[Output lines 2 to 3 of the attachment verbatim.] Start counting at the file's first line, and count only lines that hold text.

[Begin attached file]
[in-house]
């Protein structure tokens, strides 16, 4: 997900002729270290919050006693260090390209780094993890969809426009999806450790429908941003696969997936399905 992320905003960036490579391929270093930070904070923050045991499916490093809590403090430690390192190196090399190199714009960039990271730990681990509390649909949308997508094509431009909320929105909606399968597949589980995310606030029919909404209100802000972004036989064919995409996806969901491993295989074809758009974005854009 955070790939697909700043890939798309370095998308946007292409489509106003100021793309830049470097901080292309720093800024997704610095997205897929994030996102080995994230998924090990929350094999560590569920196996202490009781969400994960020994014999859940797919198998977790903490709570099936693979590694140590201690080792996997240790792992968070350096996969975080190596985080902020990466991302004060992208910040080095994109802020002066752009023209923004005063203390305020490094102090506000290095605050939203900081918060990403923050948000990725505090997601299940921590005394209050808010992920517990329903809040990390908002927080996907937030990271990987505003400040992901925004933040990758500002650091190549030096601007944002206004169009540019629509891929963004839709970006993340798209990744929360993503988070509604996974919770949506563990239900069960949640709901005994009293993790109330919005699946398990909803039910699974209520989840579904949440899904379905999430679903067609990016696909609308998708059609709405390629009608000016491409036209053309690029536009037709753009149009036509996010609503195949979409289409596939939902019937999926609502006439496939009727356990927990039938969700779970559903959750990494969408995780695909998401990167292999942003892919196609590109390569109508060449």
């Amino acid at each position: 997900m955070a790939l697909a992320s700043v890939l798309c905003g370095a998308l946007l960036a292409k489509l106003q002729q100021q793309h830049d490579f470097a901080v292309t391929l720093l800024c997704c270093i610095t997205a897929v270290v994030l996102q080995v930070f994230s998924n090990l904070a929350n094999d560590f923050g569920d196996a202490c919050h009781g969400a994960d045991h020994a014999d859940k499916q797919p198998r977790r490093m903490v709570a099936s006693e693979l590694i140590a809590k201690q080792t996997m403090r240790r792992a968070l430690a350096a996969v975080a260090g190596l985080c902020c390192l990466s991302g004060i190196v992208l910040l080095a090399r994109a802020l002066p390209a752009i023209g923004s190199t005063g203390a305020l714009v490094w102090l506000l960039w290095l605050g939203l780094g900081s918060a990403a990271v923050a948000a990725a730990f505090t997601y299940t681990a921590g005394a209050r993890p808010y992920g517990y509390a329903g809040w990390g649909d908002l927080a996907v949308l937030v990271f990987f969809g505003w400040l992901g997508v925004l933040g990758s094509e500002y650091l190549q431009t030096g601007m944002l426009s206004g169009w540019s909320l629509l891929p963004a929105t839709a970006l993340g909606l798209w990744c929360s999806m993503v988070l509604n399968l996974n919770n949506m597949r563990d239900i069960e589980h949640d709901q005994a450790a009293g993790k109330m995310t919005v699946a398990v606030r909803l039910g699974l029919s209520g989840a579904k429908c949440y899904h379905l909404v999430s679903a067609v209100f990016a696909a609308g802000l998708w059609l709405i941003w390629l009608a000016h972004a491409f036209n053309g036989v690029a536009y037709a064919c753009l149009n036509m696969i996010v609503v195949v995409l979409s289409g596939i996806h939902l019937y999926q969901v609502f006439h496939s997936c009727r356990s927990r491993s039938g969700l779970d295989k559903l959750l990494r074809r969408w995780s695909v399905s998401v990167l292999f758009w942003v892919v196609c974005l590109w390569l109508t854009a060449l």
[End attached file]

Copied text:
């Protein structure tokens, strides 16, 4: 997900002729270290919050006693260090390209780094993890969809426009999806450790429908941003696969997936399905 992320905003960036490579391929270093930070904070923050045991499916490093809590403090430690390192190196090399190199714009960039990271730990681990509390649909949308997508094509431009909320929105909606399968597949589980995310606030029919909404209100802000972004036989064919995409996806969901491993295989074809758009974005854009 955070790939697909700043890939798309370095998308946007292409489509106003100021793309830049470097901080292309720093800024997704610095997205897929994030996102080995994230998924090990929350094999560590569920196996202490009781969400994960020994014999859940797919198998977790903490709570099936693979590694140590201690080792996997240790792992968070350096996969975080190596985080902020990466991302004060992208910040080095994109802020002066752009023209923004005063203390305020490094102090506000290095605050939203900081918060990403923050948000990725505090997601299940921590005394209050808010992920517990329903809040990390908002927080996907937030990271990987505003400040992901925004933040990758500002650091190549030096601007944002206004169009540019629509891929963004839709970006993340798209990744929360993503988070509604996974919770949506563990239900069960949640709901005994009293993790109330919005699946398990909803039910699974209520989840579904949440899904379905999430679903067609990016696909609308998708059609709405390629009608000016491409036209053309690029536009037709753009149009036509996010609503195949979409289409596939939902019937999926609502006439496939009727356990927990039938969700779970559903959750990494969408995780695909998401990167292999942003892919196609590109390569109508060449």
């Amino acid at each position: 997900m955070a790939l697909a992320s700043v890939l798309c905003g370095a998308l946007l960036a292409k489509l106003q002729q100021q793309h830049d490579f470097a901080v292309t391929l720093l800024c997704c270093i610095t997205a897929v270290v994030l996102q080995v930070f994230s998924n090990l904070a929350n094999d560590f923050g569920d196996a202490c919050h009781g969400a994960d045991h020994a014999d859940k499916q797919p198998r977790r490093m903490v709570a099936s006693e693979l590694i140590a809590k201690q080792t996997m403090r240790r792992a968070l430690a350096a996969v975080a260090g190596l985080c902020c390192l990466s991302g004060i190196v992208l910040l080095a090399r994109a802020l002066p390209a752009i023209g923004s190199t005063g203390a305020l714009v490094w102090l506000l960039w290095l605050g939203l780094g900081s918060a990403a990271v923050a948000a990725a730990f505090t997601y299940t681990a921590g005394a209050r993890p808010y992920g517990y509390a329903g809040w990390g649909d908002l927080a996907v949308l937030v990271f990987f969809g505003w400040l992901g997508v925004l933040g990758s094509e500002y650091l190549q431009t030096g601007m944002l426009s206004g169009w540019s909320l629509l891929p963004a929105t839709a970006l993340g909606l798209w990744c929360s999806m993503v988070l509604n399968l996974n919770n949506m597949r563990d239900i069960e589980h949640d709901q005994a450790a009293g993790k109330m995310t919005v699946a398990v606030r909803l039910g699974l029919s209520g989840a579904k429908c949440y899904h379905l909404v999430s679903a067609v209100f990016a696909a609308g802000l998708w059609l709405i941003w390629l009608a000016h972004a491409f036209n053309g036989v690029a536009y037709a064919c753009l149009n036509m696969i996010v609503v195949v995409l979409s289409g596939i996806h939902l019937y999926q969901v609502f006439h496939s997936c009727r356990s927990r491993s039938g969700l779970d295989k559903l959750l990494r074809r969408w995780s695909v399905s998401v990167l292999f758009w942003v892919v196609c974005l590109w390569l109508t854009a060449l």